SEA Conversations

South Asian Landscapes

Monsoon 2020

The South Asia Research cluster  conceived of a semester-long e-symposium on South Asian built landscapes under its fortnightly outreach programme SEA City. In many ways, the physical immobility induced by this pandemic helped us articulate a pan-regional dialogue through which we could bring together voices from South Asian countries (including Nepal, Bangladesh, Pakistan and Srilanka) to discuss the emerging architectural and urban practices within the region. As part of this initiative we hope to nurture institutional networks towards a collaborative environment of research and intellectual exchange.

South Asian Architecture and Urbanism has remained an area of long-term investigation for the School of Environment & Architecture. Along with the continuing historical threads, cultural similarity and shared colonial past, South Asian countries have been working towards articulating a critical discourse in shaping its built environment today. How can architecture mediate cultural and political forces that emerge from our common past? What role may architects and spatial practitioners play in building relevant futures for South Asia? How can we respond to the distinct social tectonics that shape its people and place? What practices of the built environment from the past and present remain unrecognized in South Asia and how can these be deployed into a meaningful future? These are questions that the SEA City Conversation sought to address over the online semester-long series, titled “South Asian Landscapes'' planned in the light of a virtual borderless environment compelled by the COVID-19 pandemic. This cultural exchange aimed at preparing the ground from where a post-colonial inquiry into architectural and urban research for South Asia may be furthered.

The invited spatial practitioners and scholars were Roshan Mishra, director at Taragaon Museum in Nepal, Nripal Adhikari, director of ABARI, a contemporary architectural practice in Nepal, Kazi Ashraf, Architect and Historian and head of Bengal Institute for Architecture, Landscape and Settlements in Bangladesh, Salauddin Patash, who runs a collaborative practice called Atelier Robin Architects, and is Director of the Curatorial Programme at the bengal Institute, Anoma Pieris, Architectural Historian and Professor at the Faculty of Architecture Building and Planning at the University of Melbourne, Narein Pereira, architect who runs an innovative practice that focuses on passive strategies in architecture and teaches at the Moratuwa University, Ranjith Dayaratne, Professor of Architecture at the Department of Architecture and Interior Design at the University of Bahrain, Arif Hasan, architect, planner and activist, Yaminay Chaudhri, architect and artist who runs the Karachi beach radio and is a visiting critic at the Rhode Island School of Design’s Interior Architecture Programme and Prasad Shetty, dean at School of Environment and Architecture.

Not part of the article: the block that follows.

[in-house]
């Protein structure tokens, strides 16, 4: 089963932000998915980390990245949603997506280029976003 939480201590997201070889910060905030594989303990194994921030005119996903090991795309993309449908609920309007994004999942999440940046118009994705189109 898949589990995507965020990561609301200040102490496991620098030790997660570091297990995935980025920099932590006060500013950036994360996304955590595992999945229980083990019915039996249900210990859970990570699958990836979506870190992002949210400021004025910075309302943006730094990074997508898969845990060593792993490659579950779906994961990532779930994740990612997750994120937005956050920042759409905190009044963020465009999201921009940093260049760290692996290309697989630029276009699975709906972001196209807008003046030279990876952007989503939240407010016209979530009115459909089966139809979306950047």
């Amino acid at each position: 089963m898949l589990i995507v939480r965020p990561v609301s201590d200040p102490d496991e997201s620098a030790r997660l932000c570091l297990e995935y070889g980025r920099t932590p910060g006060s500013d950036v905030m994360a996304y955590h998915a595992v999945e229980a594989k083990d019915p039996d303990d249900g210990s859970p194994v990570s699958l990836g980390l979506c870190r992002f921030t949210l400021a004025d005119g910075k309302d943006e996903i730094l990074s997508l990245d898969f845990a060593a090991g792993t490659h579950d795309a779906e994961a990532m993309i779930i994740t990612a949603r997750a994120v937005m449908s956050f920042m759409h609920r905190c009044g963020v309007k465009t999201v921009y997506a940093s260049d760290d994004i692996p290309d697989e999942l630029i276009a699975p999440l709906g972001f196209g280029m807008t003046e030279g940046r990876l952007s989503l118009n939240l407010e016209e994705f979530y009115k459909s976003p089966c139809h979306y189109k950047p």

Roshan Mishra’s lecture titled ‘A Repository of Nepal’s Architectural Heritage’ took us through the Nepal Architecture Archive at the Taragaon Museum as well as the architecture and conservation of the Museum. Nripal’s lecture titled ‘Building Craft as Rebellion’ discussed ABARIS’s design processes that reclaim some of the traditional construction practices, making for beautiful and hazard resistant buildings as a challenge to the now rapidly growing ubiquitous concrete construction. Kazi Ashraf’s lecture titled ‘Building Bangladesh from Pavilion form to Landscape form’ took us through a survey of contemporary architecture in Bangladesh built on the foundations of practices of the likes of Mazhrul Islam, with a deeply entagled reciprocity between architecture and Bangladesh’s dynamic hydrological landscape. He called for this design intelligence to be scaled up towards more sustainable cities, settlements and landscapes. Salauddin Patash, in his lecture titled, ‘A Path of Curiosity in Architecture’, drawing on questions of intimacy, curiosity and memory, spoke about a practice that transcended building making to encompass ideas of life and living. Anoma Pieris’s lecture titled, ‘Spatialising Sovereignty and Civil war in Sri Lanka’, examined the changing spatial contours of Sri Lanka during wartime, offering new insights into human displacement, ethno-national consciousness and neo-liberal politics. Narain Pereira in his lecture ‘Developing Cities in the Tropics, the need for a climate responsive approach, stressed on the importance of a passive solar architecture. Ranjith Dayaratne, in his talk titled, ‘Vernacular Architecture of Sri Lanka and its Spatial Logics’, took us through the spatial logics of rural vernacular architecture. Arif Hasan, in his talk titled ‘The Changing Nature of Informal Settlements in Karachi’, laid out his practice of working in urban poor neighbourhoods in Karachi and the politics of land and development in the region. Yaminay Chaudhri, in her talk titled ‘Abe Guum’, went over her recent collaborative works with Karachi Beach Radio, discussing urban infrastructure collapse and loss of the commons along the coastal border of Sindh. Prasad Shetty’s lecture titled, ‘What is at Stake?’ discussed the various dimensions of spatial culture.